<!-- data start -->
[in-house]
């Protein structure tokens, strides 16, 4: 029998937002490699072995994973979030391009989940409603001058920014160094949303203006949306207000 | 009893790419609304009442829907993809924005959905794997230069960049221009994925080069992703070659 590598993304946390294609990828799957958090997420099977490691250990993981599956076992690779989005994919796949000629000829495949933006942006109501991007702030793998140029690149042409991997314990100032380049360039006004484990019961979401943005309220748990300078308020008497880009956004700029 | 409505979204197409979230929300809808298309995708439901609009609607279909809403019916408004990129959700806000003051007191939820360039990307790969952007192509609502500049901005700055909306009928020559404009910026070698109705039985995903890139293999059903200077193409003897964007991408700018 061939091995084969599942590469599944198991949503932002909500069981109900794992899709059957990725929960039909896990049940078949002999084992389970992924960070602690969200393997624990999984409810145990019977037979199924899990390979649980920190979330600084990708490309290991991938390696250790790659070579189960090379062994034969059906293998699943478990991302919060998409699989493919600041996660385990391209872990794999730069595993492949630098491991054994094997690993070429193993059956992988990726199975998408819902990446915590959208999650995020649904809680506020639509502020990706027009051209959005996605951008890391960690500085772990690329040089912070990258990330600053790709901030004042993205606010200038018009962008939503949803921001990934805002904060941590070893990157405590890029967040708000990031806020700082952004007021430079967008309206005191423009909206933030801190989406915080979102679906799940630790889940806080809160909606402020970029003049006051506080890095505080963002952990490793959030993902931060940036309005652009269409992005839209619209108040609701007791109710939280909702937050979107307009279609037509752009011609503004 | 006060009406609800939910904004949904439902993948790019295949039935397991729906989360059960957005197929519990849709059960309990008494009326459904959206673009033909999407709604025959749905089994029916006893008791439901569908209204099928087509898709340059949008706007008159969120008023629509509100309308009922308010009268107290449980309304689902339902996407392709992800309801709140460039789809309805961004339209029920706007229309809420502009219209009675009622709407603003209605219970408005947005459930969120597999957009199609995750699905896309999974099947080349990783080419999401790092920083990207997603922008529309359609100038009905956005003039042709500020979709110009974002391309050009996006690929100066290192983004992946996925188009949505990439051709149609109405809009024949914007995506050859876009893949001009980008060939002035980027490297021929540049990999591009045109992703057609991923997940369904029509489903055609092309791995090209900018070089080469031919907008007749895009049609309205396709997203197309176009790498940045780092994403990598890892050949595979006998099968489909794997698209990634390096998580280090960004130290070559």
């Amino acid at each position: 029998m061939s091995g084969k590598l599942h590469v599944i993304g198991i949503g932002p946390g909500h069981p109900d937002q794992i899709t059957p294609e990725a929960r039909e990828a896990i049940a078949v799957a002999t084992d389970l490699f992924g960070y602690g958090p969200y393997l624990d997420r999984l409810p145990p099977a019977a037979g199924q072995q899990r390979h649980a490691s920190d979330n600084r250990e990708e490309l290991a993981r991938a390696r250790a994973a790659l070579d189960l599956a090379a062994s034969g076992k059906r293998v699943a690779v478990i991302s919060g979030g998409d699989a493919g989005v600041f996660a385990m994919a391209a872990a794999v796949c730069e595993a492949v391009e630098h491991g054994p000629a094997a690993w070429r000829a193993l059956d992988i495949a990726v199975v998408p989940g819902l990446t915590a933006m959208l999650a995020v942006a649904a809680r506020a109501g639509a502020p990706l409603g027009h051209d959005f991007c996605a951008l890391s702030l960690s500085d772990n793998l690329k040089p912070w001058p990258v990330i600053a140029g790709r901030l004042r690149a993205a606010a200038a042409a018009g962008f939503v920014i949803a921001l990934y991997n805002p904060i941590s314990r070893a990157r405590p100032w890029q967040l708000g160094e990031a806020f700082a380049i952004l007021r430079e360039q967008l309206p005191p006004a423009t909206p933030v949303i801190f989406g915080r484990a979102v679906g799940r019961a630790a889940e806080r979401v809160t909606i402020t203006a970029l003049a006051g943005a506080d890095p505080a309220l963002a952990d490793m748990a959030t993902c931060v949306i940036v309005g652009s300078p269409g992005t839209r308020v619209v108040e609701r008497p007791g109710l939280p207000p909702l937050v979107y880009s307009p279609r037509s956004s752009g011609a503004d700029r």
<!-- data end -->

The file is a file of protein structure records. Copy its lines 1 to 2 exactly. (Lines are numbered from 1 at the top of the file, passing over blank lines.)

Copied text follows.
[in-house]
């Protein structure tokens, strides 16, 4: 029998937002490699072995994973979030391009989940409603001058920014160094949303203006949306207000 | 009893790419609304009442829907993809924005959905794997230069960049221009994925080069992703070659 590598993304946390294609990828799957958090997420099977490691250990993981599956076992690779989005994919796949000629000829495949933006942006109501991007702030793998140029690149042409991997314990100032380049360039006004484990019961979401943005309220748990300078308020008497880009956004700029 | 409505979204197409979230929300809808298309995708439901609009609607279909809403019916408004990129959700806000003051007191939820360039990307790969952007192509609502500049901005700055909306009928020559404009910026070698109705039985995903890139293999059903200077193409003897964007991408700018 061939091995084969599942590469599944198991949503932002909500069981109900794992899709059957990725929960039909896990049940078949002999084992389970992924960070602690969200393997624990999984409810145990019977037979199924899990390979649980920190979330600084990708490309290991991938390696250790790659070579189960090379062994034969059906293998699943478990991302919060998409699989493919600041996660385990391209872990794999730069595993492949630098491991054994094997690993070429193993059956992988990726199975998408819902990446915590959208999650995020649904809680506020639509502020990706027009051209959005996605951008890391960690500085772990690329040089912070990258990330600053790709901030004042993205606010200038018009962008939503949803921001990934805002904060941590070893990157405590890029967040708000990031806020700082952004007021430079967008309206005191423009909206933030801190989406915080979102679906799940630790889940806080809160909606402020970029003049006051506080890095505080963002952990490793959030993902931060940036309005652009269409992005839209619209108040609701007791109710939280909702937050979107307009279609037509752009011609503004 | 006060009406609800939910904004949904439902993948790019295949039935397991729906989360059960957005197929519990849709059960309990008494009326459904959206673009033909999407709604025959749905089994029916006893008791439901569908209204099928087509898709340059949008706007008159969120008023629509509100309308009922308010009268107290449980309304689902339902996407392709992800309801709140460039789809309805961004339209029920706007229309809420502009219209009675009622709407603003209605219970408005947005459930969120597999957009199609995750699905896309999974099947080349990783080419999401790092920083990207997603922008529309359609100038009905956005003039042709500020979709110009974002391309050009996006690929100066290192983004992946996925188009949505990439051709149609109405809009024949914007995506050859876009893949001009980008060939002035980027490297021929540049990999591009045109992703057609991923997940369904029509489903055609092309791995090209900018070089080469031919907008007749895009049609309205396709997203197309176009790498940045780092994403990598890892050949595979006998099968489909794997698209990634390096998580280090960004130290070559």